The unevenly spread black lava extended almost to the horizon. It was like a lunar walk except for the blazing tropical sun overhead and heat reflecting off the black surface. And not another living thing in sight.
I was exploring lava flows near Kapa ahu in Hawaii Volcanoes National Park. I had taken the Chain of Craters Road from Park Headquarters and parked my car where it ended abruptly at the beginning of the lava flow. Mine was the only car in the small parking lot and the Ranger Hut was empty.
I had been there a week before with a touring Press group and we had been told that by following red arrows placed on the lava one would find a fissure where the red hot lava could actually be observed. On that visit there had been no time for such an exploratory hike. Now I was back on my own to see such a phenomenon first hand.
Park Rangers suggest, quite wisely, that on such treks one wear long pants, sturdy footwear, carry plenty of water and sunscreen and not go alone.
Except for sturdy shoes I ignored every one of these guidelines. Which was very uncharacteristic of me. Normally I am most cautious in new and unique situations.
Following the red arrows I plodded across the lava fields occasionally crossing some that made a noise like brittle, thin ice beneath ones feet and others where footsteps made an alarming hollow sound. The red arrows came to an end but no sign of any fissure appeared. Still I wandered around in a large circle with no results.
About this time a Couple came into view following the arrows and my path. They were the only people I had seen since leaving Park Headquarters. We talked briefly about where the open fissure might be and then getting hotter, thirstier and aware of possible sun burn I retraced my steps back to my car. Defeated in my quest I followed the Chain of Craters Road back to Volcano House for some much needed refreshments and R and R.
As I was about to leave there I met the couple from the lava fields. They reported that after I left them a Ranger appeared and led them to the fissure with the hot lava bubbling below. They had told the Ranger about me and looked for me but somehow I had missed them. Despite my bitter disappointment on this particular excursion Hawaii Volcanoes National Park is an exciting place and well worth visiting. The Park was so designated in 1916 and since then much territory has been added to protect and preserve the Islands unique ecosystems.
Crater Rim Drive circles the impressive Kilauea caledra which is 400 feet deep and two miles wide. We did this one afternoon as well as looking over the two Park campgrounds. One called Namakani Paio is three miles from the park entrance on Route 11 and the second, conveniently located close to the Chain of Craters Road is called Kulanaokuaiki which includes eating shelters, rest rooms and fireplaces.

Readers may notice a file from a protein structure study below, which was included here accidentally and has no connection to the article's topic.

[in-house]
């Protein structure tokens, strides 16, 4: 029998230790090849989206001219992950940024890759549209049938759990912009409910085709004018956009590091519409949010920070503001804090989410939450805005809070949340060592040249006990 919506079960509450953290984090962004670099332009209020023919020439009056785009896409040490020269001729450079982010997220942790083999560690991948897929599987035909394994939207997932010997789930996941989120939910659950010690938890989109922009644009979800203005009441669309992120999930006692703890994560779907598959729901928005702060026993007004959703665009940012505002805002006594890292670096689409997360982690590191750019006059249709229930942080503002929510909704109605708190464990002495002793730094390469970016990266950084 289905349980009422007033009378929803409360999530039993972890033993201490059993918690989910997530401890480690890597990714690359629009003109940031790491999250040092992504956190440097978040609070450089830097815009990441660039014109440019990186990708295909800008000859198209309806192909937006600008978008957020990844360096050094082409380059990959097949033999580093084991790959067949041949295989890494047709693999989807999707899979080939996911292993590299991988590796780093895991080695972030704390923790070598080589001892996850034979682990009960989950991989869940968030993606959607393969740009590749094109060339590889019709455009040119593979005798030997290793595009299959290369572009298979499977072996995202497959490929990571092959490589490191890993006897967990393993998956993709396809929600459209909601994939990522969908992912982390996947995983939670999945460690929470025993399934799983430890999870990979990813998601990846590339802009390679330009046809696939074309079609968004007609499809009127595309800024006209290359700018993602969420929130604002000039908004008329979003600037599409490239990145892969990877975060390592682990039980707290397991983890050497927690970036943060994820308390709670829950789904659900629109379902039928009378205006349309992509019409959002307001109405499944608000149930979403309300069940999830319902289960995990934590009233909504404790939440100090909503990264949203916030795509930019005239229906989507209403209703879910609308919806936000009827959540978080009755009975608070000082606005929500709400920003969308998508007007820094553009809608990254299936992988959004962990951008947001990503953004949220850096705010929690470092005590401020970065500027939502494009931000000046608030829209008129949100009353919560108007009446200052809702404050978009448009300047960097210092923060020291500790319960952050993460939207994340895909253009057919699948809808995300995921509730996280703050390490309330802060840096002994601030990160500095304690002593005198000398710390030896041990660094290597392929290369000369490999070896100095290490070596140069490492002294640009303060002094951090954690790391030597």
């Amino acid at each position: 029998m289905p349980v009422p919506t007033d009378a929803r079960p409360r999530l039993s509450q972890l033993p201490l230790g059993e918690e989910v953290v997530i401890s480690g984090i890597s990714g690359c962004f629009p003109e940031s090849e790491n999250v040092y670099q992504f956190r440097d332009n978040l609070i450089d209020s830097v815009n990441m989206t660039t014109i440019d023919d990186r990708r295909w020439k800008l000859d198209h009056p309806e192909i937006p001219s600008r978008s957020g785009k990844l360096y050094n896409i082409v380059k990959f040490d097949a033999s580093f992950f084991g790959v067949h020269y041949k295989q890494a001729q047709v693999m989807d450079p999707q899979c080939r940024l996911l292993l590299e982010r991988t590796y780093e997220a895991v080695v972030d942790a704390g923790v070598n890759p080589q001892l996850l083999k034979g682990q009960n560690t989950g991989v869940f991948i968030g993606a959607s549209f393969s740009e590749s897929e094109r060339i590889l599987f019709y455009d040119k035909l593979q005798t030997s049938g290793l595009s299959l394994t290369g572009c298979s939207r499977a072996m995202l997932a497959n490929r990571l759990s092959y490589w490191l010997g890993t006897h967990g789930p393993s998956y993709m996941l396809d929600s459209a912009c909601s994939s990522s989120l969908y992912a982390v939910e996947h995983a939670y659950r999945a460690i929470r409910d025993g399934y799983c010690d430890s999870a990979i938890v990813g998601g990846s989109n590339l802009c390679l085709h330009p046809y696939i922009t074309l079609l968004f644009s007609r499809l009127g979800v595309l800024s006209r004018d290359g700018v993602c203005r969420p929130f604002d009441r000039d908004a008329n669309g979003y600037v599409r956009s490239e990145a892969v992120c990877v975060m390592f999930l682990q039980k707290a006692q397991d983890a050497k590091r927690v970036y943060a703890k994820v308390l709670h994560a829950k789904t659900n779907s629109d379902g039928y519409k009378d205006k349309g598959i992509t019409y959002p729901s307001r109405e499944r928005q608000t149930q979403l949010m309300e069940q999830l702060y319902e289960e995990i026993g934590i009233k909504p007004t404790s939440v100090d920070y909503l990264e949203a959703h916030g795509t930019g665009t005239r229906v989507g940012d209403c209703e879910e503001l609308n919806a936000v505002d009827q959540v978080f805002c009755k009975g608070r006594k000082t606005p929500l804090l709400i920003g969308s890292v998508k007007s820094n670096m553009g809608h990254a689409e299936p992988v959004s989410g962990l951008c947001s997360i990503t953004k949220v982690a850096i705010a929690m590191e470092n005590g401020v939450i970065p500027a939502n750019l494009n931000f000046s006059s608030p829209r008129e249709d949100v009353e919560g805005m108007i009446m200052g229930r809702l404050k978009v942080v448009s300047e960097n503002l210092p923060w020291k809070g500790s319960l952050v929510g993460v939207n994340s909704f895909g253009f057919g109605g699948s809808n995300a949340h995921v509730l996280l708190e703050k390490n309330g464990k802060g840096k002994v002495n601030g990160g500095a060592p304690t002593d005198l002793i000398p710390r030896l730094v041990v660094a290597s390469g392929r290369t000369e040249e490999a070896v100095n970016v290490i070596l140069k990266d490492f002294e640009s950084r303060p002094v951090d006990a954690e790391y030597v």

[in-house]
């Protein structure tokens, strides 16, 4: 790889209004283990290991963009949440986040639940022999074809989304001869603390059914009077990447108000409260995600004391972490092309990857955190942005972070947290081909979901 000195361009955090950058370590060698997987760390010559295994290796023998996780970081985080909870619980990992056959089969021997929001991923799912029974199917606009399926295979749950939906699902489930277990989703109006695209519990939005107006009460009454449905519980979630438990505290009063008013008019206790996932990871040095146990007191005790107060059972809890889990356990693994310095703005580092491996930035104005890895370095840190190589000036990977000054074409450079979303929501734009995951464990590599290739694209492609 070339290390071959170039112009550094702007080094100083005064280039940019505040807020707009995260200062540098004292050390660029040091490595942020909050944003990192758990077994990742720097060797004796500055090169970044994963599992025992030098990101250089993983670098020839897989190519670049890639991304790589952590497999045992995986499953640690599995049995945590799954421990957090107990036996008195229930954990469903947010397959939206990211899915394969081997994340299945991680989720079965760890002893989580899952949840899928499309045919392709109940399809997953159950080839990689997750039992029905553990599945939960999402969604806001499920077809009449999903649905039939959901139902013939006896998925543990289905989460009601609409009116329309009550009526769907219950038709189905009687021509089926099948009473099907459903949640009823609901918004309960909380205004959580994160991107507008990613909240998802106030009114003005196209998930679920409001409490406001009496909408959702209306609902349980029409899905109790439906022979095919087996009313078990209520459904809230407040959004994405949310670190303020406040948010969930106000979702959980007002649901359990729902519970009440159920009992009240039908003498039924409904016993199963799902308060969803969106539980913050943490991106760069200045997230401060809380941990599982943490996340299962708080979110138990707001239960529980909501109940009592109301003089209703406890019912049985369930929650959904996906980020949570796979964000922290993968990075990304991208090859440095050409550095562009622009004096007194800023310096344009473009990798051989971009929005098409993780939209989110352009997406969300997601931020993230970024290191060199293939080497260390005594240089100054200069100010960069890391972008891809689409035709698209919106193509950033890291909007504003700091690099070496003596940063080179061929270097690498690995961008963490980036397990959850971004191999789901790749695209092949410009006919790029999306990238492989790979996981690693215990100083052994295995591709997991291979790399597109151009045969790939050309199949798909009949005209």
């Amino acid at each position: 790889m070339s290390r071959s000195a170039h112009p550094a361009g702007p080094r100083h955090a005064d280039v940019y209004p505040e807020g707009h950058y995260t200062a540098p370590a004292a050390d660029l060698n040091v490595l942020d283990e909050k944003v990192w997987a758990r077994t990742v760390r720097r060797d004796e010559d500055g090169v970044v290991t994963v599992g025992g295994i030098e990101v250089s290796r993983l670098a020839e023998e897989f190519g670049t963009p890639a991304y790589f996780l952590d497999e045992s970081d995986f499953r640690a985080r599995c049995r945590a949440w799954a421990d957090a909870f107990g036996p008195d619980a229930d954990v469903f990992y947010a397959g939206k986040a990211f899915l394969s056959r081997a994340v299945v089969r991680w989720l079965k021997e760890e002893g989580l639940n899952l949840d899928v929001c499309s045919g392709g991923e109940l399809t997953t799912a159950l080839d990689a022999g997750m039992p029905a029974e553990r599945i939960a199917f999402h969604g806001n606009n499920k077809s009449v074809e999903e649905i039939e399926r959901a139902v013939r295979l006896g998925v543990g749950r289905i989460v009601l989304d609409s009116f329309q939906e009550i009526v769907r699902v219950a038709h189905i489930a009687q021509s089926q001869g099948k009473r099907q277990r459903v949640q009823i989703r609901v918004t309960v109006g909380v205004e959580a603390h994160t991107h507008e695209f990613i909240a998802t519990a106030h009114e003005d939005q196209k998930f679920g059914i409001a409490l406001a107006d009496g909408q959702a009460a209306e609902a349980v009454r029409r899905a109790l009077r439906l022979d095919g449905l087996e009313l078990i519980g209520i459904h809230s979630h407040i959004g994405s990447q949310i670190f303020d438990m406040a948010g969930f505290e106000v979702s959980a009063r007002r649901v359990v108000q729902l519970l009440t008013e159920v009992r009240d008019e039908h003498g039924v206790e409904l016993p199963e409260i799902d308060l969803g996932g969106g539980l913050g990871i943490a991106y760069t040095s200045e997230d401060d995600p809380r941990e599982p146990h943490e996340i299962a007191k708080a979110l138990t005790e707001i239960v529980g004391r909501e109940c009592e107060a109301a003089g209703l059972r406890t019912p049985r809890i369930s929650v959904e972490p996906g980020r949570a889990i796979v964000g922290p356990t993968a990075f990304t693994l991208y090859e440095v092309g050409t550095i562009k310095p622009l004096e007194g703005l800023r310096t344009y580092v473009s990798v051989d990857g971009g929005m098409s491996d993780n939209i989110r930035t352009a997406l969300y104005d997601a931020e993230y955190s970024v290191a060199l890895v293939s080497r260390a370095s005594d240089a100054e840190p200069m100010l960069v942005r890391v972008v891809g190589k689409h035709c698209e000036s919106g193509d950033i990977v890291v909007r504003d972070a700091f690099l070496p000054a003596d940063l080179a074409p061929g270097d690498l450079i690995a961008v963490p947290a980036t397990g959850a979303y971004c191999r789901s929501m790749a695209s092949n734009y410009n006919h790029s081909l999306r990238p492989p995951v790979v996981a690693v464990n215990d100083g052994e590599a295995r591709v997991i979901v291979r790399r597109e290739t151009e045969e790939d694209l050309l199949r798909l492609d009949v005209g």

Access to the Park is possible from both Hilo and Kailua Kona but it is a 110 mile drive from Kailua Kona. To reach the Park from Kona you should count on a full day since there is much to see en route on Highway 11. From Hilo it is only a 28 mile drive to the Park Visitor Center. One day from Hilo we went to the Park stopping to see the Thurston Lava Tube. A short walk takes one through a lush fern forest to the tube, where a lava flow formed a perfect tunnel. And at the Visitor Center we watched a movie on how volcanoes shape the earth and the world we live in. Another day from Hilo we took Highway 130 past Pahoa and then to Kaimu where lava flow from the East Rift zone brings progress to an abrupt halt on the highway.
Like all National Parks there is much to see and particularly at Hawaii Volcanos Park where the forces that shaped this planet are still at work.
The Big Island Visitors Bureau in Hilo has material of interest including an excellent Park guide. They are on the web at www.bigisland.org. or you can call 1 800 648-2441. The Park website is www.nps.gov/havo.
Editor's Note:Since this Writer's visit, which was a few years ago, Kilauea Volcano has come alive in spectacular fashion and has become a major tourist attraction with the Park Service estimating over 2,500 visitors each day
The new lava flow started on May 12 and has since triggered one major fire which burned more than 3,600 acres of forest. The lava is now easily seen as it crosses the Chain of Craters Road and cascades into the sea. The new lava flow is moving at a rate of more than 300 feet each day.
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